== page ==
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Paschal candle: different traditions

by
07 August 2020

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When I was a chorister at Wakefield Cathedral in the 1970s, a curious liturgical tradition took place during the eucharist on Ascension Day. At the words in the Nicene Creed “And ascended into heaven”, a server would extinguish the Paschal candle. Where did this tradition originate? Does it come from Percy Dearmer and St Mary’s, Primrose Hill? . . . [Answers, 31 July]

 

Your answers: 

I am not aware of any widespread following of this practice (however, see below). The practice of the Roman Rite, pre-reform of the liturgy, was to extinguish the candle after the First Gospel of The Mass on Ascension Day. This practice was followed in many Anglican churches. Before c. 1100 there were broadly three schools of thought. The first extinguished the candle at the end of Easter Day. The second extinguished the candle at the end of Easter week and the third lit the candle at various times until the period around the Ascension. This third time later became the usual practice.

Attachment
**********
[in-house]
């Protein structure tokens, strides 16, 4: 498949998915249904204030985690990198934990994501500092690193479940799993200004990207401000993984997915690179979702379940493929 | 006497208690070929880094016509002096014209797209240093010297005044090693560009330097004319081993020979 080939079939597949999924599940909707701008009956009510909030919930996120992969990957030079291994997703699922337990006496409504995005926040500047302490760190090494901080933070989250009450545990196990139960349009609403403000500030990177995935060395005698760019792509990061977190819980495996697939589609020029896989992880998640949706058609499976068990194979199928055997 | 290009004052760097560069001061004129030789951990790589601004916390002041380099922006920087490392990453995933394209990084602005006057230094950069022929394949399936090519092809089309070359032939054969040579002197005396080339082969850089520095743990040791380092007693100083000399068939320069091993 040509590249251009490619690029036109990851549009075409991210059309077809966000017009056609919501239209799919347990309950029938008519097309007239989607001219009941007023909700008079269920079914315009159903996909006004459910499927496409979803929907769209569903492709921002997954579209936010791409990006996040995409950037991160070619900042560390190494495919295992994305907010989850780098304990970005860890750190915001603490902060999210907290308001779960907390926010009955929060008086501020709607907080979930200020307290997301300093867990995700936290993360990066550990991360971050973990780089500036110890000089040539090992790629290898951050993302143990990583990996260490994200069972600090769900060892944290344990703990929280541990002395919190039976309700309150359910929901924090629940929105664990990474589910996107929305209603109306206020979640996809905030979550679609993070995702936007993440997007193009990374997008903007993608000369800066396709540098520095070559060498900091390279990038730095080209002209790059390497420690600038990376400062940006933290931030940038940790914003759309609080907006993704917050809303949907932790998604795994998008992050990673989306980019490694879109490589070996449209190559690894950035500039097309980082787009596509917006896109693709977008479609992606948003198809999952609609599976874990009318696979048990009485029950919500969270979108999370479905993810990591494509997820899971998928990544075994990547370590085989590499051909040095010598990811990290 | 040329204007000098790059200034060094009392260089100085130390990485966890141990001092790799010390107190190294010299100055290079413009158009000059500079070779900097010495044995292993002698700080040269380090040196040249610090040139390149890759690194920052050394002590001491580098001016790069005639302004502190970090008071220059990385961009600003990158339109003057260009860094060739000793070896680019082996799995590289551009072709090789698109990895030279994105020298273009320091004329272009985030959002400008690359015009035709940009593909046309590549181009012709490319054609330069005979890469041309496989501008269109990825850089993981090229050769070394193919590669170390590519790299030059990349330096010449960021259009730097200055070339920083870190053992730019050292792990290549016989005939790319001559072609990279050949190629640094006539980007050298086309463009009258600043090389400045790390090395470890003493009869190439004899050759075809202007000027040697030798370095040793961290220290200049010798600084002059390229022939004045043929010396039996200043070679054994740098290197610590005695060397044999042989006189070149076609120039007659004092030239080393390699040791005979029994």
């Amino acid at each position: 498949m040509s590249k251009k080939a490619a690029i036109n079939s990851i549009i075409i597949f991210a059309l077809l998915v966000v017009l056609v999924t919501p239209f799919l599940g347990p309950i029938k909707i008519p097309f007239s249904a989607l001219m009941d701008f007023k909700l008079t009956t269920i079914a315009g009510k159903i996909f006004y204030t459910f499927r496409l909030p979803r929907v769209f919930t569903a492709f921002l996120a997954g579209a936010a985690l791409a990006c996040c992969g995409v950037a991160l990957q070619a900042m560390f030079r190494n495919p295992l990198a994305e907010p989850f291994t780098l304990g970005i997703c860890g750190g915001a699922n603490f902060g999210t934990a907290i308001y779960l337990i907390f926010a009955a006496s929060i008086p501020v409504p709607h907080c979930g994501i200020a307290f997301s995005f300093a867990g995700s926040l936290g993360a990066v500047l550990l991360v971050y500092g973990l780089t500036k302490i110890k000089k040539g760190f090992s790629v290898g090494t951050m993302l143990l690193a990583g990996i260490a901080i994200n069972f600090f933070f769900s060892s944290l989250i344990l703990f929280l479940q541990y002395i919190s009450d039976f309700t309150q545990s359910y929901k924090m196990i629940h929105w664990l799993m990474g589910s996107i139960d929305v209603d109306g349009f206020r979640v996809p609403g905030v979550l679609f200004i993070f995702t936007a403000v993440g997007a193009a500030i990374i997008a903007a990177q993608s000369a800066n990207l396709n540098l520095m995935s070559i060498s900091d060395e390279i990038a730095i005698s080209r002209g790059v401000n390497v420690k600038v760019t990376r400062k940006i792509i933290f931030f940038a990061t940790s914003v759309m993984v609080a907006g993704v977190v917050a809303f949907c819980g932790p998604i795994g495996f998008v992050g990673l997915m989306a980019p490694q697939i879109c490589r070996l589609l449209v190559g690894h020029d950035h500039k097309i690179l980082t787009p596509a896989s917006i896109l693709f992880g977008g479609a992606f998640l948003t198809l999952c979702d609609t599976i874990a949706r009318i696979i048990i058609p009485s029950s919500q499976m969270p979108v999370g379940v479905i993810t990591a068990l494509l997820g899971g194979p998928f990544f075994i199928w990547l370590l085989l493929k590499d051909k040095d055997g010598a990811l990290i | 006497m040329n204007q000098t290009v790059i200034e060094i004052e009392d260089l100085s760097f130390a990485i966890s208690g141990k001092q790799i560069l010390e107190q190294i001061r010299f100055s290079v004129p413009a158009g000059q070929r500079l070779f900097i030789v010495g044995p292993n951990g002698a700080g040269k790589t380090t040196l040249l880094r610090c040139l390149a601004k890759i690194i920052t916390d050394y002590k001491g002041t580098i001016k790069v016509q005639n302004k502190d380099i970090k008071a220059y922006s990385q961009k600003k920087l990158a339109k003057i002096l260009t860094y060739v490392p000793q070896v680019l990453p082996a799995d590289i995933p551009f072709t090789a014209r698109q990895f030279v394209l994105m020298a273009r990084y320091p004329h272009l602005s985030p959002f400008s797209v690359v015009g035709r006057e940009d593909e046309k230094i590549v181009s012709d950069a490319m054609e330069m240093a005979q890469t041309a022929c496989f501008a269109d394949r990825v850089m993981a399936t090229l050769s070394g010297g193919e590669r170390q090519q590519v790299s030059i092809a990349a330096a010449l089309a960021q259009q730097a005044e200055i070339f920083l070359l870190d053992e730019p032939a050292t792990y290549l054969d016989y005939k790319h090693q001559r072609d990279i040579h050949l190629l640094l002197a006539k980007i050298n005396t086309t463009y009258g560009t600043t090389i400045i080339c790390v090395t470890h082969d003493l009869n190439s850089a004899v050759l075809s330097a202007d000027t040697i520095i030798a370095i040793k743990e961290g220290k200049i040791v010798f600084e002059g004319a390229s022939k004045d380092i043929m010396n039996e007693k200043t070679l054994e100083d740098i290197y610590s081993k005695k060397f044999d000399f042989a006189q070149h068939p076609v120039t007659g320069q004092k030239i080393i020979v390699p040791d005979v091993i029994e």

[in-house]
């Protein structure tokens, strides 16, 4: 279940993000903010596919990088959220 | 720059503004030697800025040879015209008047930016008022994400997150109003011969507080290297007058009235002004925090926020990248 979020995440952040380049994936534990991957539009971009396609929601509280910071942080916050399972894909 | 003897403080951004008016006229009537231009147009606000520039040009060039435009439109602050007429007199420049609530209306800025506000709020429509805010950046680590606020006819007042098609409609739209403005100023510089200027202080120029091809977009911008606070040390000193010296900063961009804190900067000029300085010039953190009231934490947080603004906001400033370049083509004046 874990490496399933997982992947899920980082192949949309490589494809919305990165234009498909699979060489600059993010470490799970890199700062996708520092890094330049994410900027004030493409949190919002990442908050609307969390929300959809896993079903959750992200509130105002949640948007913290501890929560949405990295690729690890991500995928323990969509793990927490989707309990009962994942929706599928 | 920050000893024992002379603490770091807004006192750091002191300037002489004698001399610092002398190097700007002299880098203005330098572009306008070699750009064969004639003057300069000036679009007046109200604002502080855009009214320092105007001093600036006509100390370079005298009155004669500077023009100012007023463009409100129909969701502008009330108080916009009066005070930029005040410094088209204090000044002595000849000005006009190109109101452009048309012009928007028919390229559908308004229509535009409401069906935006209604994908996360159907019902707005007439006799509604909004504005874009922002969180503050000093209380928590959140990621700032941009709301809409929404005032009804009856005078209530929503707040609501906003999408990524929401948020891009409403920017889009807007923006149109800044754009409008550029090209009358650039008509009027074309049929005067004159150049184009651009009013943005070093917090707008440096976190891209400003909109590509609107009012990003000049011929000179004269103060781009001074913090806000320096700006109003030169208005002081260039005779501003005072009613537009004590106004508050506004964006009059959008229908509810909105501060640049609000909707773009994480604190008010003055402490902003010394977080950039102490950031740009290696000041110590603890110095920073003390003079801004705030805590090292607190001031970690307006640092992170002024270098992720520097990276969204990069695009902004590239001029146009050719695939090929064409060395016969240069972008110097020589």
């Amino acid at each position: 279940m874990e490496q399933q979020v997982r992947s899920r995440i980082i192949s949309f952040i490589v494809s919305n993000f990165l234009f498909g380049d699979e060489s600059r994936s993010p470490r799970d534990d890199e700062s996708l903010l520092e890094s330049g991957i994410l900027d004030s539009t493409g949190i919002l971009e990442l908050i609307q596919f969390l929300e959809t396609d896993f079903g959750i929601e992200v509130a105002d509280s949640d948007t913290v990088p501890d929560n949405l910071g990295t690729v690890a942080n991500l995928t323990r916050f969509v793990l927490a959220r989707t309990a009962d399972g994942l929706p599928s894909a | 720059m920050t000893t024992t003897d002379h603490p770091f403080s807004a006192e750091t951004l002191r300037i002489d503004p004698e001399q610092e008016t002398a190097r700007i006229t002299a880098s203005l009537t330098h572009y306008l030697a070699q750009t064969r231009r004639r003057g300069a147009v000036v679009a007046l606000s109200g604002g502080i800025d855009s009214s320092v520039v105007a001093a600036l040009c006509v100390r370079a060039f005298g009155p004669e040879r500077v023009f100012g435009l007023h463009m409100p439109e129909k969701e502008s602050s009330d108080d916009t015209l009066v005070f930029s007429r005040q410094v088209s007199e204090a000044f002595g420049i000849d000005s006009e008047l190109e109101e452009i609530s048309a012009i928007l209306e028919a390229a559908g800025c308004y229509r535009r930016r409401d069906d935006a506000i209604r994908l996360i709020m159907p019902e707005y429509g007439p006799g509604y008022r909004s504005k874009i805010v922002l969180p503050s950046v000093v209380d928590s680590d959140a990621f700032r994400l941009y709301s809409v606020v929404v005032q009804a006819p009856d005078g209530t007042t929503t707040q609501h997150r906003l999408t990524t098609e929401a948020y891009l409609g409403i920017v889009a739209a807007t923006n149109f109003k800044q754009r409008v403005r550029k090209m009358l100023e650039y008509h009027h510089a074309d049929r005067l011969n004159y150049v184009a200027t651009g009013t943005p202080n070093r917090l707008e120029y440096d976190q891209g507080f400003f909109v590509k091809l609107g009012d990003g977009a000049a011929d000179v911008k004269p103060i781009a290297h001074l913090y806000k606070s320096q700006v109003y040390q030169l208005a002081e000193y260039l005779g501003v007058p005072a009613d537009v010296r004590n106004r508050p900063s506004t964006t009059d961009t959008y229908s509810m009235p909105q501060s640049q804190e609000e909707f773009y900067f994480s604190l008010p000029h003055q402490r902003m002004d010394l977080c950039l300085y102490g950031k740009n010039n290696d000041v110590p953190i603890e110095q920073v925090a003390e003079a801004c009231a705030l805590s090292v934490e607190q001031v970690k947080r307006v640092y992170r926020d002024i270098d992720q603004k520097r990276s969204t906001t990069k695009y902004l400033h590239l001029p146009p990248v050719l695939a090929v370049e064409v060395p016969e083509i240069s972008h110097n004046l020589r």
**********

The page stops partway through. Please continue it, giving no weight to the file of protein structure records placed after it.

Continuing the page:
In most churches the candle was extinguished after the First Gospel on Ascension Day. This symbolised the disappearance of the Risen Christ from human sight. However, there were variations in its extinguishing such as the Friday after the Ascension (Salisbury and Exeter), the Vigil of Pentecost (Rouen, Paris), Compline of Pentecost (Nantes), and at the phrase “and ascended into heaven” in the Ascension Day Gospel at Soissons and Cahors.

The Paschal candle was not a priority of Percy Dearmer. With no mention of it in the Book of Common Prayer, he saw it simply as an ornament to mark the season.

The reform of the Roman Rite in the 1950s and beyond wished to make the point that, although the Risen Christ has ascended, his presence is with us always. Currently in Common Worship and the Roman Rite, the Paschal candle remains lit until Pentecost; it is extinguished at the end of mass in the Roman Rite, and at the end of the services for the day in Common Worship (which may be the end of the eucharist).

The Gospel of the Roman Missal, based on the Vulgate, contained the phrase from St Mark’s Gospel, “assumptus est in coelum” (ascended into heaven). The BCP Gospel (following KJV) has “he was received up”. Perhaps the Provost (as he was then) considered that the words in the Creed better expressed the event.

(The Revd) John Chamberlin
North Shields, Tyne and Wear

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